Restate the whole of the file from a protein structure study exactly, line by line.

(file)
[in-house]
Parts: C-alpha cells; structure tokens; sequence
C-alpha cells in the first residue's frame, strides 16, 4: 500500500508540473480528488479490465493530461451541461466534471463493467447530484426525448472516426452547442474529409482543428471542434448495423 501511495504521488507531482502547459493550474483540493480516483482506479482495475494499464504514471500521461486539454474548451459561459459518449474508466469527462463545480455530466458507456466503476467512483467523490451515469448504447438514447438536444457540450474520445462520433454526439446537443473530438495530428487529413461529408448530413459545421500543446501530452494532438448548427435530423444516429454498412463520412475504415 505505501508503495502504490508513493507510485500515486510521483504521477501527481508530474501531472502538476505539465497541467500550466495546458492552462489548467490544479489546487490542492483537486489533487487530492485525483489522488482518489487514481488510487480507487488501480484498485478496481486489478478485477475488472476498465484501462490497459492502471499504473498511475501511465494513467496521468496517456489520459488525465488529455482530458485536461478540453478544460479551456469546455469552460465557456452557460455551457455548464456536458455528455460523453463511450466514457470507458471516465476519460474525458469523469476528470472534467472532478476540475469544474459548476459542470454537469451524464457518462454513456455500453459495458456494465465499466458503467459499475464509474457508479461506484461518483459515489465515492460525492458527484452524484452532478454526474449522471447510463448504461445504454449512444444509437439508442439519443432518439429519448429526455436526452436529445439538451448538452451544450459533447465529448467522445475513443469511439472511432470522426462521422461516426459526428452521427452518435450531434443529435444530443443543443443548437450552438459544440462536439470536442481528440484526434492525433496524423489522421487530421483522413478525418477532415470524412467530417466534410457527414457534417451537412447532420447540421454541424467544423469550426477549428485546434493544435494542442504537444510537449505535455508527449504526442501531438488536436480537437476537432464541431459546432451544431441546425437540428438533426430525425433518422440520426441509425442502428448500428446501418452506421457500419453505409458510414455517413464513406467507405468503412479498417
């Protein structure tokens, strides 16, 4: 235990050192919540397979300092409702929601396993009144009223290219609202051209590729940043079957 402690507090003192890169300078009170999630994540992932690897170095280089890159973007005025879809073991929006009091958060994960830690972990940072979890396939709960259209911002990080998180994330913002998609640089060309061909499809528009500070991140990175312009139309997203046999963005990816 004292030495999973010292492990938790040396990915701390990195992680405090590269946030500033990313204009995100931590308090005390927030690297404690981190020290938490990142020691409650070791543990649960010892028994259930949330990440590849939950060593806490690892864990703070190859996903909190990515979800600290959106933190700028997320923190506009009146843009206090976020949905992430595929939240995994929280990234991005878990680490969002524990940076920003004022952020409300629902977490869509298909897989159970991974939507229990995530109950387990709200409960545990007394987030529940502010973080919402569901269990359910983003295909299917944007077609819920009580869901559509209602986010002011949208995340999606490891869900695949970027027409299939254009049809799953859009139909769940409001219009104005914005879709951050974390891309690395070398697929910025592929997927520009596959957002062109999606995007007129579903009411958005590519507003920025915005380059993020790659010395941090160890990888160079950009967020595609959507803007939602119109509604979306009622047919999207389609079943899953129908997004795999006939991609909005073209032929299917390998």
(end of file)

[in-house]
Parts: C-alpha cells; structure tokens; sequence
C-alpha cells in the first residue's frame, strides 16, 4: 500500500508540473480528488479490465493530461451541461466534471463493467447530484426525448472516426452547442474529409482543428471542434448495423 501511495504521488507531482502547459493550474483540493480516483482506479482495475494499464504514471500521461486539454474548451459561459459518449474508466469527462463545480455530466458507456466503476467512483467523490451515469448504447438514447438536444457540450474520445462520433454526439446537443473530438495530428487529413461529408448530413459545421500543446501530452494532438448548427435530423444516429454498412463520412475504415 505505501508503495502504490508513493507510485500515486510521483504521477501527481508530474501531472502538476505539465497541467500550466495546458492552462489548467490544479489546487490542492483537486489533487487530492485525483489522488482518489487514481488510487480507487488501480484498485478496481486489478478485477475488472476498465484501462490497459492502471499504473498511475501511465494513467496521468496517456489520459488525465488529455482530458485536461478540453478544460479551456469546455469552460465557456452557460455551457455548464456536458455528455460523453463511450466514457470507458471516465476519460474525458469523469476528470472534467472532478476540475469544474459548476459542470454537469451524464457518462454513456455500453459495458456494465465499466458503467459499475464509474457508479461506484461518483459515489465515492460525492458527484452524484452532478454526474449522471447510463448504461445504454449512444444509437439508442439519443432518439429519448429526455436526452436529445439538451448538452451544450459533447465529448467522445475513443469511439472511432470522426462521422461516426459526428452521427452518435450531434443529435444530443443543443443548437450552438459544440462536439470536442481528440484526434492525433496524423489522421487530421483522413478525418477532415470524412467530417466534410457527414457534417451537412447532420447540421454541424467544423469550426477549428485546434493544435494542442504537444510537449505535455508527449504526442501531438488536436480537437476537432464541431459546432451544431441546425437540428438533426430525425433518422440520426441509425442502428448500428446501418452506421457500419453505409458510414455517413464513406467507405468503412479498417
């Protein structure tokens, strides 16, 4: 235990050192919540397979300092409702929601396993009144009223290219609202051209590729940043079957 402690507090003192890169300078009170999630994540992932690897170095280089890159973007005025879809073991929006009091958060994960830690972990940072979890396939709960259209911002990080998180994330913002998609640089060309061909499809528009500070991140990175312009139309997203046999963005990816 004292030495999973010292492990938790040396990915701390990195992680405090590269946030500033990313204009995100931590308090005390927030690297404690981190020290938490990142020691409650070791543990649960010892028994259930949330990440590849939950060593806490690892864990703070190859996903909190990515979800600290959106933190700028997320923190506009009146843009206090976020949905992430595929939240995994929280990234991005878990680490969002524990940076920003004022952020409300629902977490869509298909897989159970991974939507229990995530109950387990709200409960545990007394987030529940502010973080919402569901269990359910983003295909299917944007077609819920009580869901559509209602986010002011949208995340999606490891869900695949970027027409299939254009049809799953859009139909769940409001219009104005914005879709951050974390891309690395070398697929910025592929997927520009596959957002062109999606995007007129579903009411958005590519507003920025915005380059993020790659010395941090160890990888160079950009967020595609959507803007939602119109509604979306009622047919999207389609079943899953129908997004795999006939991609909005073209032929299917390998």